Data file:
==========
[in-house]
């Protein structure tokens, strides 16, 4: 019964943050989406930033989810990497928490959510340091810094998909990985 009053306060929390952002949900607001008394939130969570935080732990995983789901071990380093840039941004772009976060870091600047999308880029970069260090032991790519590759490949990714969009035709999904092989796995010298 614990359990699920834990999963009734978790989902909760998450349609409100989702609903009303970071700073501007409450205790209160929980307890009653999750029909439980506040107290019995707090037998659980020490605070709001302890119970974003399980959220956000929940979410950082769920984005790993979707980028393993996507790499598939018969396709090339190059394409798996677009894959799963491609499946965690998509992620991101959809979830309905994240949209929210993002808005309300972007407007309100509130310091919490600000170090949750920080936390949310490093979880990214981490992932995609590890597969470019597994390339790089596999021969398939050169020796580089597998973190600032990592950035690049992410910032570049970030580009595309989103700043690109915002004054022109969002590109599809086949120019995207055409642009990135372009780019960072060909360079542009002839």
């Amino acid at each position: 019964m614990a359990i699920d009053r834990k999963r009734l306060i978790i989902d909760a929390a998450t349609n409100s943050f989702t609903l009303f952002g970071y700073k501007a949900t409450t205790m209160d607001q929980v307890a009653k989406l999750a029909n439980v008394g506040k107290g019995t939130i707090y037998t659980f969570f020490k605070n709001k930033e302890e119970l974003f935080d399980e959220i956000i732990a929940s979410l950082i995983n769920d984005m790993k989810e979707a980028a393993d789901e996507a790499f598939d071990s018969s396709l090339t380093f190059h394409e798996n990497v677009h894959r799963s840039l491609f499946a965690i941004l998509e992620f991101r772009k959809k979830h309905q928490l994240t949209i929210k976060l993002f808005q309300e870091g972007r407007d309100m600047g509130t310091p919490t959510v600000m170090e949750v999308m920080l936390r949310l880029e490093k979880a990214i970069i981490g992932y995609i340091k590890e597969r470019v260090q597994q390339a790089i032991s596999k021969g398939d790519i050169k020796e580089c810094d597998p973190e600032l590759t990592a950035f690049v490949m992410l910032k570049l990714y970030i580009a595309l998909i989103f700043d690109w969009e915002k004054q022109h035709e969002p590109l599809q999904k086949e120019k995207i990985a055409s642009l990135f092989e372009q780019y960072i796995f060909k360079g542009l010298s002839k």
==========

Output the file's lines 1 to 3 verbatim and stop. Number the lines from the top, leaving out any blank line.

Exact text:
[in-house]
């Protein structure tokens, strides 16, 4: 019964943050989406930033989810990497928490959510340091810094998909990985 009053306060929390952002949900607001008394939130969570935080732990995983789901071990380093840039941004772009976060870091600047999308880029970069260090032991790519590759490949990714969009035709999904092989796995010298 614990359990699920834990999963009734978790989902909760998450349609409100989702609903009303970071700073501007409450205790209160929980307890009653999750029909439980506040107290019995707090037998659980020490605070709001302890119970974003399980959220956000929940979410950082769920984005790993979707980028393993996507790499598939018969396709090339190059394409798996677009894959799963491609499946965690998509992620991101959809979830309905994240949209929210993002808005309300972007407007309100509130310091919490600000170090949750920080936390949310490093979880990214981490992932995609590890597969470019597994390339790089596999021969398939050169020796580089597998973190600032990592950035690049992410910032570049970030580009595309989103700043690109915002004054022109969002590109599809086949120019995207055409642009990135372009780019960072060909360079542009002839």
């Amino acid at each position: 019964m614990a359990i699920d009053r834990k999963r009734l306060i978790i989902d909760a929390a998450t349609n409100s943050f989702t609903l009303f952002g970071y700073k501007a949900t409450t205790m209160d607001q929980v307890a009653k989406l999750a029909n439980v008394g506040k107290g019995t939130i707090y037998t659980f969570f020490k605070n709001k930033e302890e119970l974003f935080d399980e959220i956000i732990a929940s979410l950082i995983n769920d984005m790993k989810e979707a980028a393993d789901e996507a790499f598939d071990s018969s396709l090339t380093f190059h394409e798996n990497v677009h894959r799963s840039l491609f499946a965690i941004l998509e992620f991101r772009k959809k979830h309905q928490l994240t949209i929210k976060l993002f808005q309300e870091g972007r407007d309100m600047g509130t310091p919490t959510v600000m170090e949750v999308m920080l936390r949310l880029e490093k979880a990214i970069i981490g992932y995609i340091k590890e597969r470019v260090q597994q390339a790089i032991s596999k021969g398939d790519i050169k020796e580089c810094d597998p973190e600032l590759t990592a950035f690049v490949m992410l910032k570049l990714y970030i580009a595309l998909i989103f700043d690109w969009e915002k004054q022109h035709e969002p590109l599809q999904k086949e120019k995207i990985a055409s642009l990135f092989e372009q780019y960072i796995f060909k360079g542009l010298s002839k």